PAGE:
Because if you’re a compassionate person, and, you know, you sit there with a coffee or a beer, enjoying your First World privileges and people, some of which are genuinely hungry approach you to sell you something (you most likely don’t need) to get money for food… I mean that your beer suddenly doesn’t taste that well when you think about it from this perspective then…
If you’re travelling in Latin America from the south, I believe that Bolivia will be the first country where the reality hits you a bit harder. You do see signs of poverty on your way north from Tierra del Fuego throughout the continent (except the rather rich Patagonia) but here it becomes a bit louder and the closer you’ll get to Venezuela, the more heartbreaking it will get.
How to deal with all that?
Well, there’s no manual on how to deal with the results of poverty if you are surrounded by it. The individual responses range from pretending not to see it, through helping a wee bit here and there, up to volunteering or helping as much as possible. One thing is for sure, whatever you do, if you are an emphatic person, it’s never easy to witness extreme poverty.
Speaking for myself, I’ve decided to do a few small good deeds per day. Because I can’t fix the whole world and I don’t have enough to give something to everyone who asks, I resulted in a solution of helping three people a day. Whether it was a bit of money, food or a couple of cigarettes, I did support three people a day a bit, because I believe that small things, or let’s just say small good deeds matter.
I admit that such an approach felt somewhat “alibi-stic” because it is just a pseudo solution, to keep my soul out of complete darkness – but hey – better just some than none 😉
Flip side of the coin: dishonest vendors and various opportunists
However, not everyone who asks you for help is really desperate. Sometimes, some of the most friendly “people in need” are very good con artists, who might be even better off than you. How do you know who is bullshitting you? Well, I stuck with my guts.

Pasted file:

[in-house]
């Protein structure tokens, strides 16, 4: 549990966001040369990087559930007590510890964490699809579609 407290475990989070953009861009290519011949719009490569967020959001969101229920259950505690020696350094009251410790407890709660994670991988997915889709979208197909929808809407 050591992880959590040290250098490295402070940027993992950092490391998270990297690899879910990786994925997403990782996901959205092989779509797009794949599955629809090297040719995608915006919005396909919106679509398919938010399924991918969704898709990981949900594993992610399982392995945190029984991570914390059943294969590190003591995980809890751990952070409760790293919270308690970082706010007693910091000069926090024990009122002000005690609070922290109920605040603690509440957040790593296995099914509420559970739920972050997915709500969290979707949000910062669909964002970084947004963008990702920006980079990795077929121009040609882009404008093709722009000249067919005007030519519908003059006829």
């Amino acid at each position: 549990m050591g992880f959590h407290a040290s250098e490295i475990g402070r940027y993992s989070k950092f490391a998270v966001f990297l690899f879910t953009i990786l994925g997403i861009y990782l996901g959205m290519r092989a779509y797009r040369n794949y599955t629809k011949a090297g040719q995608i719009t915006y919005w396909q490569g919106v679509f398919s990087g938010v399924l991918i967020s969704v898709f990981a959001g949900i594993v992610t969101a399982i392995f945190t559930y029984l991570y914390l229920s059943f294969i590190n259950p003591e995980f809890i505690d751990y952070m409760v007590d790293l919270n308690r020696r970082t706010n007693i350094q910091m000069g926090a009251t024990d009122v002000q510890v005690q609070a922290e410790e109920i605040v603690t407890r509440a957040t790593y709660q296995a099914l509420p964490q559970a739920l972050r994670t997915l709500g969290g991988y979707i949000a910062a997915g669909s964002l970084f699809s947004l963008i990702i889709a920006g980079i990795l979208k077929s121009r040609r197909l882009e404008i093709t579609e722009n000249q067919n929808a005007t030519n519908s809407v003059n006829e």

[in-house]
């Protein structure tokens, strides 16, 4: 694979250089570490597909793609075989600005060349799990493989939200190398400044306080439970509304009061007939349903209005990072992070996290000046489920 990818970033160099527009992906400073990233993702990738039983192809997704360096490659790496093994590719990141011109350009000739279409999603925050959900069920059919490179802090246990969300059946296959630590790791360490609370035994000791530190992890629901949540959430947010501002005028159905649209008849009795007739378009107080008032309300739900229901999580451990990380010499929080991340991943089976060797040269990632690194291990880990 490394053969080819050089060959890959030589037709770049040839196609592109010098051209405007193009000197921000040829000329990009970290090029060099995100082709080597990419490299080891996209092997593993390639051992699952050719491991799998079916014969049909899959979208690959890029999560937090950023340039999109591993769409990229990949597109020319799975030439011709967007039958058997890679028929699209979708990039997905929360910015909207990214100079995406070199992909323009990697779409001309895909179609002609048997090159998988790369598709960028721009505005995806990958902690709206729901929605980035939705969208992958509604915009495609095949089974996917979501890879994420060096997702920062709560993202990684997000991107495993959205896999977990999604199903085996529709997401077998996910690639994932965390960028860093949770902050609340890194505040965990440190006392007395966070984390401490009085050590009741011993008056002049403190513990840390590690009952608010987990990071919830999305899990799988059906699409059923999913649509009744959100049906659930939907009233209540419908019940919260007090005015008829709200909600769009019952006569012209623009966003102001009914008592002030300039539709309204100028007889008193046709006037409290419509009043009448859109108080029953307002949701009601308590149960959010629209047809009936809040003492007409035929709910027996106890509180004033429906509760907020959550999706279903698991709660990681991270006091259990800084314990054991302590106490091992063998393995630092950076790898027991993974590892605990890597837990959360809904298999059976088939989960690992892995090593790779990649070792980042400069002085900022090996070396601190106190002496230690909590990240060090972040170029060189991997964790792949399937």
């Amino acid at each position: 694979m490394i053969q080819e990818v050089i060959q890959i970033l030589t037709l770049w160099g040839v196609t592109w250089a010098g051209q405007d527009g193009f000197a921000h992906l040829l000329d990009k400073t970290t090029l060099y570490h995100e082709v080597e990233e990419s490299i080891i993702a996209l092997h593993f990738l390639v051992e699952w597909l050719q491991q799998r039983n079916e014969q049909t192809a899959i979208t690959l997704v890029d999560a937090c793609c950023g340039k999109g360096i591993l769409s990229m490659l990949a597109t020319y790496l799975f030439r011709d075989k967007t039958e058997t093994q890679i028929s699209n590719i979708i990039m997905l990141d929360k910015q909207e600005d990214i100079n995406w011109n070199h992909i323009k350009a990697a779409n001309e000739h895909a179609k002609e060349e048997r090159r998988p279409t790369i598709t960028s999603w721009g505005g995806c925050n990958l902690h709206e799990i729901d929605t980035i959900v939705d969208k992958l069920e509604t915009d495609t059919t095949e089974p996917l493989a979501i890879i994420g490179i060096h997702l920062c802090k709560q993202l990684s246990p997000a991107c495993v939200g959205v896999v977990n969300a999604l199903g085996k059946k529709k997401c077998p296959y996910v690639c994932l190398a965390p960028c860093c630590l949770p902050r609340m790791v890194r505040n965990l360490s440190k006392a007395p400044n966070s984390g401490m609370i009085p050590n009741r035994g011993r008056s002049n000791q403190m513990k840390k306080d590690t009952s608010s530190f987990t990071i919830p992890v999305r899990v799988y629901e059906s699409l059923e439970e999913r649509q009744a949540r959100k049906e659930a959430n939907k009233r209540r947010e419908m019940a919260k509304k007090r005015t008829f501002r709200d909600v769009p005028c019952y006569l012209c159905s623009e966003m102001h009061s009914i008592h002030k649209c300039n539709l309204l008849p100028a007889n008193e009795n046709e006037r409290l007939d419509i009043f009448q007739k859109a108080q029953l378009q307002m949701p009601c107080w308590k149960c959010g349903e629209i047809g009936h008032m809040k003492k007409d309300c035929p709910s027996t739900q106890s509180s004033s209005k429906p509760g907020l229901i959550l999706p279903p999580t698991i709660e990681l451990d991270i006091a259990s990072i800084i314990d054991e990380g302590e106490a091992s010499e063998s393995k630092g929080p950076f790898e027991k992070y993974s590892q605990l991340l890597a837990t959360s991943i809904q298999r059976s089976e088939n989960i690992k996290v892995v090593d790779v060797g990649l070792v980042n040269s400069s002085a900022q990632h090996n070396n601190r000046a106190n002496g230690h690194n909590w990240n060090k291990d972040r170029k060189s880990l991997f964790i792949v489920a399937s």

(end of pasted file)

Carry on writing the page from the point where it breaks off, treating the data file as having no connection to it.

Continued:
There isn’t a universal formula to distinguish between an honest person and an opportunist, unless you deploy stereotyping, which is not exactly the most scientific method, nor it is an open-minded way to judge the situation. There are numerous tricks the street vendors use, some being just scam and dirty business tactics but some of them go further and try to make you feel guilty about their situation so you buy something.
For me personally, when emotional blackmail is deployed, that is the limit, the boundary not to cross. I personally hate it and it makes me angry, to be honest, because it is dirty. Unfortunately, sometimes it happens when you demonstrate empathy in front of an opportunist ):
The shitty part is that if situations when you are emotionally blackmailed or when you’re lied to by some people repeats all the time, it could switch you into some sort of defensive automatic “no” mode. Such a thing happens, when when the frequency of being approached by opportunists is high, which is often the case in busy touristic areas.
It then could feel twisted when you get engaged in a conversation with a person who doesn’t want anything from you, while you keep expecting to be asked for a favour during the whole conversation. It is therefore important, to stay nice because assuming that everyone is an opportunist is not really good for anyone…
You know that you can’t change the world but you can make someone’s eyes shine for a second, if you do buy something off them or if you just do one nice small thing. Sometimes it’s all in the small things, those do make a difference.
A chicken story
I had a conversation about this subject with a well-travelled dude I met in Antigua, Guatemala and he told me a great story. His way to help was supporting a few people he kept meeting frequently. That dude kept buying chewing gums from a lady who sells them on a street corner every day. He didn’t even like chewing gums that much, he only wanted to support her a little.
They become somewhat friends and he found out that she’s been selling those chewing gums there for 7 years. On the same spot. But that’s not all. Her mother was also selling chewing gums on that very same corner for the duration of 15 years before her.
Before leaving the town, the dude once asked her what was her ultimate dream. What would she want if she had one wish? She apparently rolled her eyes and said: “Chickens”. She wanted chickens. Not to eat them, she wanted them so they would provide them with eggs, which would cut down the food expenses for the whole family by what was a considerable amount of money for her.
Now, think about that… What are your ultimate dreams?
Love, peace and understanding ;jb